According to the Kaiser Family Foundation, 7 of 10 nursing home residents are on Medicaid. On Tuesday, the foundation released a report, together with the Urban Institute, stating that by 2012, under the Ryan plan there could be 44 million fewer projected Medicaid enrollees nationally than what is forecast under current law. That is because existing projections include new additions to the program from the health care overhaul. While the House passed the Ryan 2012 budget, including changes to Medicare and Medicaid, the plan is dead on arrival in the Senate. Democrats have voiced strong opposition to block grants, arguing that they would shift too many Medicaid costs to states that are already slashing their budgets. Go to http://bit.ly/iUTS1G to view the Kaiser report.
State Round-up: New York, Wisconsin, Nevada
On Tuesday, Ms. Easterling traveled to New York to address the United Federation of Teachers Retired Teachers Chapter of New York City. On Wednesday in Madison, Wisconsin Alliance members joined like-minded activists from other groups in exposing Governor Scott Walker’s (R) “Reverse Robbin’ Hood Budget.” Activists stressed that Walker’s Reverse Robbin' Hood budget makes the wrong choices by taking from schools, seniors, healthcare, public services and the poor - to give corporations and his wealthy donors huge tax giveaways.
This Saturday at the Wisconsin State Capitol, Wisconsinites will once again rally against Gov. Walker’s fatally flawed budget. Wisconsin Alliance President Leon Burzynski will join speakers from the Wisconsin State Senate and numerous unions and community organizations to speak out against the deplorable affront to collective bargaining, SeniorCare and more. Buses will transport people from all over the state to Madison. For details, and to RSVP, click http://bit.ly/kKtzQF.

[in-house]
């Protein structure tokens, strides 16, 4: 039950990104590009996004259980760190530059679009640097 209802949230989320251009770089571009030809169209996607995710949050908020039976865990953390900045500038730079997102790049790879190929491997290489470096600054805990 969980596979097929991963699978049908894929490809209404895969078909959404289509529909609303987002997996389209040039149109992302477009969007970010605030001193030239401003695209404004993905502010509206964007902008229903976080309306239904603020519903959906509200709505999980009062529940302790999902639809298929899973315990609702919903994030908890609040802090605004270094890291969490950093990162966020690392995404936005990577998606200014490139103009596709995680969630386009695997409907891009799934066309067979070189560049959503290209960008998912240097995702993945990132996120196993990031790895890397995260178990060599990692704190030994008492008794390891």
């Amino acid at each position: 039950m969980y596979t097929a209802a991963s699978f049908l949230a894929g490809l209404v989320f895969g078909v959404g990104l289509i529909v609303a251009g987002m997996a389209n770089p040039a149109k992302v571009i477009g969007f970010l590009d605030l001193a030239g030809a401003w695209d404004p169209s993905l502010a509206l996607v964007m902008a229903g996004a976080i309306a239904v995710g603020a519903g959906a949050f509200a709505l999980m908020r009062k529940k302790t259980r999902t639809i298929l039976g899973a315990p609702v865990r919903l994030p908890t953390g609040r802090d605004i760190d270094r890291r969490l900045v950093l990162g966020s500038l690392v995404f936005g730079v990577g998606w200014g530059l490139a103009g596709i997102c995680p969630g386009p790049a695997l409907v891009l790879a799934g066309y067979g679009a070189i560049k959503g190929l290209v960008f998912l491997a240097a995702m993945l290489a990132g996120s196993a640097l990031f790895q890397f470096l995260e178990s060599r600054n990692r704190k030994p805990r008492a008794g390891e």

Last week, on May 3, Nevada Alliance members, IBEW Local 1245 retirees, and supporters picketed the NV Energy shareholder meeting in Las Vegas. Retirees presented a resolution urging the utility’s Board of Directors to amend company bylaws to allow holders of 15% of outstanding shares of common stock to call a special meeting of stockholders. The resolution, a clear call for more accountability by management, passed with 60% of the vote. Under CEO Michael Yackira, the company has slashed retiree medical benefits, even as company profits rose 25% last year to $227 million, and Yackira’s own compensation has gone up 42% in just three years.
Download a printable version